I once bought a Corvair that both the dealer and I thought needed a valve job. I bought the car at a very low price figuring that I could live with the problem until I had vacation time, then taking the heads off the engine, sending them to a machine shop and then putting the car back together. We hadn’t had the car very long when we drove it when we went out to eat. A sudden rainstorm came up and the car ran so poorly I didn’t think we would get back home. I replaced the distributor cap and spark plug wires and the car ran beautifully. I had a real buy.
Even earlier, I bought a television set that had a problem with the sound cutting in and out. I got a good price and decided to take a chance. The seller told me that the set had been in the shop several times, but the problem was never solved. I pulled the chassis out and found a cold solder joint at the volume control. A minute with the soldering iron and I had a great television set that we used for years.
Sometimes, buying something with a problem can be a great purchase.
You must not be a married man! All women come with problems–a man just has to decide which problems are manageable when he gets married.
The same is true in buying a used car–they all have problems. You just have to decide which ones you can handle.
I’m Always Skeptical When I Look At A Car That’s For Sale And The Owner Mentions Something That Has Been Neglected To Explain A Puddle Under The Vehicle.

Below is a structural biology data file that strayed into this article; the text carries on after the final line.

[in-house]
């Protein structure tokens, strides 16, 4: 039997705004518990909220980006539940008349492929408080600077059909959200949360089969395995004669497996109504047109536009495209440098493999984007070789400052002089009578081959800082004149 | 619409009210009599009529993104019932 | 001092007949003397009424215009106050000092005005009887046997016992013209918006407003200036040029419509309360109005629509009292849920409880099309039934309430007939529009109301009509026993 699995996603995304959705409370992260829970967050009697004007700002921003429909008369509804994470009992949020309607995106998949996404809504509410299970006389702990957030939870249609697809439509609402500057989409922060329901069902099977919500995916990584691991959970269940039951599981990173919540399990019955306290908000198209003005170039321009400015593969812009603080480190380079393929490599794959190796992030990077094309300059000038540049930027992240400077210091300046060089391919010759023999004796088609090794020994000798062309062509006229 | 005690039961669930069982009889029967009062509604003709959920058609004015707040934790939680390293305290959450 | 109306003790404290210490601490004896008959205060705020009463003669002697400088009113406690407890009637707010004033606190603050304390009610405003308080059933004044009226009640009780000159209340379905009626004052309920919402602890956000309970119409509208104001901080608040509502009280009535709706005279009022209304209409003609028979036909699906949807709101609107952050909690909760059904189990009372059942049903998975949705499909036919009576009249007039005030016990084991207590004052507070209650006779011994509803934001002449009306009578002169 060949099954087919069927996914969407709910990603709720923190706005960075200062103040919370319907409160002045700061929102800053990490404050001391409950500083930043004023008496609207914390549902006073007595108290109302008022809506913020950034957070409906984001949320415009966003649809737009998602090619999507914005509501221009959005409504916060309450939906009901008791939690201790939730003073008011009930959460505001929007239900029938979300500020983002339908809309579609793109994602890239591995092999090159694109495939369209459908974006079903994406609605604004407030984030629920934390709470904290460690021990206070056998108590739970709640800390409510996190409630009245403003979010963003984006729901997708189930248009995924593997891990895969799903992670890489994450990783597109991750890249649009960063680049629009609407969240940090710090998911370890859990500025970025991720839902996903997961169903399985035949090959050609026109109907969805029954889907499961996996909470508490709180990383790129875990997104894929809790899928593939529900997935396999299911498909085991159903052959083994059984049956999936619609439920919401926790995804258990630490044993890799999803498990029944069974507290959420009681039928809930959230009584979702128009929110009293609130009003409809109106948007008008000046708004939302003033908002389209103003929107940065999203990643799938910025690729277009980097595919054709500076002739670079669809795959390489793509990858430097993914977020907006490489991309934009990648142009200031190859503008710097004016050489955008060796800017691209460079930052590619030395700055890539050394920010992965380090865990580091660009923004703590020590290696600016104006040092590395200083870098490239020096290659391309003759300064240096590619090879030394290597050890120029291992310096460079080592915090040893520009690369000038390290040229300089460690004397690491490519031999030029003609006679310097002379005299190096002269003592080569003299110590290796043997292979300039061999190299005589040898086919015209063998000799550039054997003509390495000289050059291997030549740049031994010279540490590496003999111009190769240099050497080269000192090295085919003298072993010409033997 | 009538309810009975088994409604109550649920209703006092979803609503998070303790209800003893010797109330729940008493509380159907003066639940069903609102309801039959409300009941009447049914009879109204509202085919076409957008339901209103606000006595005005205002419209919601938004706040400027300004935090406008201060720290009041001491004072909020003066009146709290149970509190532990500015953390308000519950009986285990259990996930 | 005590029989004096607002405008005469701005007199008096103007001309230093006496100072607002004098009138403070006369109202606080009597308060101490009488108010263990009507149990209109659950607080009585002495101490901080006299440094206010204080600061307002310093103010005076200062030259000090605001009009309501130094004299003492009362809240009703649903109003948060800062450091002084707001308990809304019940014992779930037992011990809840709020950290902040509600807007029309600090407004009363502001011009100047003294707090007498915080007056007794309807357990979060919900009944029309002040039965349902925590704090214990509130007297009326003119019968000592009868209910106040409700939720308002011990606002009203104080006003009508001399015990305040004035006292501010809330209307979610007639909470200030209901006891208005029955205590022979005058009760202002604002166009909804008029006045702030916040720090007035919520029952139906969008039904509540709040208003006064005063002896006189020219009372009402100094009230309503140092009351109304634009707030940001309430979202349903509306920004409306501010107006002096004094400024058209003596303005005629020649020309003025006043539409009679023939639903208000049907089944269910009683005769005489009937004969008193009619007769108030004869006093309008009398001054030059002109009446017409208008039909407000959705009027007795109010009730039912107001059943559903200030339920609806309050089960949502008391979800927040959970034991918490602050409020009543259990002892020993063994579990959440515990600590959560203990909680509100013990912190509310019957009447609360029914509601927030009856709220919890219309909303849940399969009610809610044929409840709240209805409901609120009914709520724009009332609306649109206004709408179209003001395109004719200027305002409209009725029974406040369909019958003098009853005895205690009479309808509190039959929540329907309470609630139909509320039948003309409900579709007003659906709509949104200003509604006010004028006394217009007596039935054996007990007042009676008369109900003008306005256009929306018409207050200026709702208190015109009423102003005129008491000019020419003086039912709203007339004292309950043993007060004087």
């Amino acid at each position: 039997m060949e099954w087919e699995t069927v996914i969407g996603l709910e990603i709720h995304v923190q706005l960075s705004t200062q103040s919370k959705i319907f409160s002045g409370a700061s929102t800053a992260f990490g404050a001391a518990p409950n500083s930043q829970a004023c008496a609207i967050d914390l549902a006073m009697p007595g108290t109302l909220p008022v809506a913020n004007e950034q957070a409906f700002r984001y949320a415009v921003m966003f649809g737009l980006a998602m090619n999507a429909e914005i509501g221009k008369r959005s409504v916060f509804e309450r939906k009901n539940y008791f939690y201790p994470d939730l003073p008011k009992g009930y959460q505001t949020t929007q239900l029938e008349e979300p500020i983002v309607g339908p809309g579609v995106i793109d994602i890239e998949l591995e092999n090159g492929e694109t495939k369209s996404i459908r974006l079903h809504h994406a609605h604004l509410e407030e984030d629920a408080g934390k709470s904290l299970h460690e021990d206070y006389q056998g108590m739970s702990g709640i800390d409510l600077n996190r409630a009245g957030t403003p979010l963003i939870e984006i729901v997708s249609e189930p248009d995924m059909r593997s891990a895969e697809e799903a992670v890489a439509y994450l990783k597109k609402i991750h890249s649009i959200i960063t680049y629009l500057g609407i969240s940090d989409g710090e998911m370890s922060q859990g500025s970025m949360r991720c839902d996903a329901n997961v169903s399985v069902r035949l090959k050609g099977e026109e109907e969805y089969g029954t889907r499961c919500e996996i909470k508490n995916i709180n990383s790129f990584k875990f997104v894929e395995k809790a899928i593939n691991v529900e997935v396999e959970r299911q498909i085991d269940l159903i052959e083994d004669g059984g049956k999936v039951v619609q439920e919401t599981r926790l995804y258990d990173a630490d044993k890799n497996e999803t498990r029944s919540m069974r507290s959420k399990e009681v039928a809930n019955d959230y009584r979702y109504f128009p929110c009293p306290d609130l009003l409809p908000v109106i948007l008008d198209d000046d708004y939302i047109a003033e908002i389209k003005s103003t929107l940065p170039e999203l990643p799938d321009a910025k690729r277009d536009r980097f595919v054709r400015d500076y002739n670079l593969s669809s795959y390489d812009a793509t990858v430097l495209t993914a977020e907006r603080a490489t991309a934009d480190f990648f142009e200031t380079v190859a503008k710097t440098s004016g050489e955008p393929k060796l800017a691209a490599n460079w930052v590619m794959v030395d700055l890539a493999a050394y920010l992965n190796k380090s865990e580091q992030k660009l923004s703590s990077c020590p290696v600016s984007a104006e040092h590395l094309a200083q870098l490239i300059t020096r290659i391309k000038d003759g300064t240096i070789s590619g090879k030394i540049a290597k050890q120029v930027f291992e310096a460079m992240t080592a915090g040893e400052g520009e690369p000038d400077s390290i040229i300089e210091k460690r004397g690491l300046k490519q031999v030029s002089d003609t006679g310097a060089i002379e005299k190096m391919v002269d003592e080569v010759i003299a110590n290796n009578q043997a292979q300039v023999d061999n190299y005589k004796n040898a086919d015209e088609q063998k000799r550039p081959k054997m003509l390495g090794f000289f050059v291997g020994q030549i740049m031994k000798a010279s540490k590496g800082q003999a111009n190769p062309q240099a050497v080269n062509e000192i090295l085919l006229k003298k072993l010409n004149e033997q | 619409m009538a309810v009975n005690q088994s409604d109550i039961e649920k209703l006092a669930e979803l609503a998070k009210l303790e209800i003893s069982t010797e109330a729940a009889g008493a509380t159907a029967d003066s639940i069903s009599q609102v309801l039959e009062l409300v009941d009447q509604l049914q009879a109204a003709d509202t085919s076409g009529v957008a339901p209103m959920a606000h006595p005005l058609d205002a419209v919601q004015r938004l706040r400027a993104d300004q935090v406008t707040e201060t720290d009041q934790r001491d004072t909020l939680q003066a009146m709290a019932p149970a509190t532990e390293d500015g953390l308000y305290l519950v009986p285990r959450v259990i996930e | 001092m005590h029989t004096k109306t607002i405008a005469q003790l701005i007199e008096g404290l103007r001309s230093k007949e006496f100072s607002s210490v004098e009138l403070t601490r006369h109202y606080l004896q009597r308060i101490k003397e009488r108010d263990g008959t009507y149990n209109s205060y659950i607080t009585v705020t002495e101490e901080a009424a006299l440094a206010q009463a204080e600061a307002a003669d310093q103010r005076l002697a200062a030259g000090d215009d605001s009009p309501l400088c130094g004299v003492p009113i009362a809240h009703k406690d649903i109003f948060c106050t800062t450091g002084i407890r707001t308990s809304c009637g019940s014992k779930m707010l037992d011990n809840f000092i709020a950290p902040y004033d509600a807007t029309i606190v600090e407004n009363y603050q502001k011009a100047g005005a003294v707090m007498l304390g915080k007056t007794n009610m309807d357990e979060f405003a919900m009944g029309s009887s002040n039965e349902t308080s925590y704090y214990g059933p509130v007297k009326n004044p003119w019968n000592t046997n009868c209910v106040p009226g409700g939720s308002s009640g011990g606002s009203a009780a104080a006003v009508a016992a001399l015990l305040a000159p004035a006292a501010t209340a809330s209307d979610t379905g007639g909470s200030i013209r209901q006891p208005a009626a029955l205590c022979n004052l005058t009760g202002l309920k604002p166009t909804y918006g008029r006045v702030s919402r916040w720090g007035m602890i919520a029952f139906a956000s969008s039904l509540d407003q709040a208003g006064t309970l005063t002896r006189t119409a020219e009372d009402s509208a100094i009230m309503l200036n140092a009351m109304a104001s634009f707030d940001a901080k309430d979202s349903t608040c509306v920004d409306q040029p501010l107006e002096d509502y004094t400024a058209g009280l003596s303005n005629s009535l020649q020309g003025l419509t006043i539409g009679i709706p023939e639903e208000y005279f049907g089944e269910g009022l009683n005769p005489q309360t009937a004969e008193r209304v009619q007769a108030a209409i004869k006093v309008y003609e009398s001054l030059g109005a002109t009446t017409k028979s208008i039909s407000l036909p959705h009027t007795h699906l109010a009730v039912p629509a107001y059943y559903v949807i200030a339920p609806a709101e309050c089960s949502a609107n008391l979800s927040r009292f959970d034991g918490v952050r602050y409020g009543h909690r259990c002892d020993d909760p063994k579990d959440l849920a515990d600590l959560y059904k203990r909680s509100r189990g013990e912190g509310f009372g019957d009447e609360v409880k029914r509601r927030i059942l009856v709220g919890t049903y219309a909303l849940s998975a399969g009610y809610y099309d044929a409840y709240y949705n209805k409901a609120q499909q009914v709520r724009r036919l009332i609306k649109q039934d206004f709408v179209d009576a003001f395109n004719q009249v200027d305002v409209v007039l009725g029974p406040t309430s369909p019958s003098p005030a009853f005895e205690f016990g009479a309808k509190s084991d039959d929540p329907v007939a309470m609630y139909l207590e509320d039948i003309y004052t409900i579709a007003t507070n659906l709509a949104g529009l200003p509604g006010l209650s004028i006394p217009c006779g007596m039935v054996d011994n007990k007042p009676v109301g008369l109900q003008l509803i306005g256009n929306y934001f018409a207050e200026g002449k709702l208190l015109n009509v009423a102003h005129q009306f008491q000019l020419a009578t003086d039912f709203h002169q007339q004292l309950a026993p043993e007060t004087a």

What else has been neglected ? . . . That’s my first instinct.
Get a car with no major flaws, even it requires saving longer or creative financing. Haven’t you got enough problems without purchasing a new one ?
“or do what they do: refill the steering fluid with about 12 oz fluid each month.”
I doubt that it’ll stay that way, leaks get worse. I know, my Toyota product (ES300) started leaking PS fluid, slowly at first, but more every week. Ended up having to replace the high pressure hose, not cheap (it’s buried). So only buy this if you have an independent mechanic thoroughly examine the car, diagnose the problem(s), and give you a good estimate of the costs to fix. Then make sure you’re paying a heavily discounted price to leave you the money you’ll need, because you WILL have to fix it
I’d sure be looking around for other cars without obvious problems.